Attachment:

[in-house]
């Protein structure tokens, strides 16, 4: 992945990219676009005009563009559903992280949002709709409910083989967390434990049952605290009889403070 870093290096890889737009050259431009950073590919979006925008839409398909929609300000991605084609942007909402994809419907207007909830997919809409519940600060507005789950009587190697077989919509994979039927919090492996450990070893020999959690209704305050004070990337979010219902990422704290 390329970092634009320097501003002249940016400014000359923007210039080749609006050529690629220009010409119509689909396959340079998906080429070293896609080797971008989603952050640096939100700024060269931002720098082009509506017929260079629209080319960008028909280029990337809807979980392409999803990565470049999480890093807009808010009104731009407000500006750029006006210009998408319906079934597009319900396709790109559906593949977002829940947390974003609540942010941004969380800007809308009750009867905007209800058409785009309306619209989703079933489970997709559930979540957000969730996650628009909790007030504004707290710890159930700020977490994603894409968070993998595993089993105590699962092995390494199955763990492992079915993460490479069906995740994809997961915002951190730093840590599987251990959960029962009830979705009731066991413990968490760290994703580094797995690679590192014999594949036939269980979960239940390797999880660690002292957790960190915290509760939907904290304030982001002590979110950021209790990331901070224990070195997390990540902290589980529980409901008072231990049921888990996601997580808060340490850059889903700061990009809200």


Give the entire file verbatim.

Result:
[in-house]
């Protein structure tokens, strides 16, 4: 992945990219676009005009563009559903992280949002709709409910083989967390434990049952605290009889403070 870093290096890889737009050259431009950073590919979006925008839409398909929609300000991605084609942007909402994809419907207007909830997919809409519940600060507005789950009587190697077989919509994979039927919090492996450990070893020999959690209704305050004070990337979010219902990422704290 390329970092634009320097501003002249940016400014000359923007210039080749609006050529690629220009010409119509689909396959340079998906080429070293896609080797971008989603952050640096939100700024060269931002720098082009509506017929260079629209080319960008028909280029990337809807979980392409999803990565470049999480890093807009808010009104731009407000500006750029006006210009998408319906079934597009319900396709790109559906593949977002829940947390974003609540942010941004969380800007809308009750009867905007209800058409785009309306619209989703079933489970997709559930979540957000969730996650628009909790007030504004707290710890159930700020977490994603894409968070993998595993089993105590699962092995390494199955763990492992079915993460490479069906995740994809997961915002951190730093840590599987251990959960029962009830979705009731066991413990968490760290994703580094797995690679590192014999594949036939269980979960239940390797999880660690002292957790960190915290509760939907904290304030982001002590979110950021209790990331901070224990070195997390990540902290589980529980409901008072231990049921888990996601997580808060340490850059889903700061990009809200």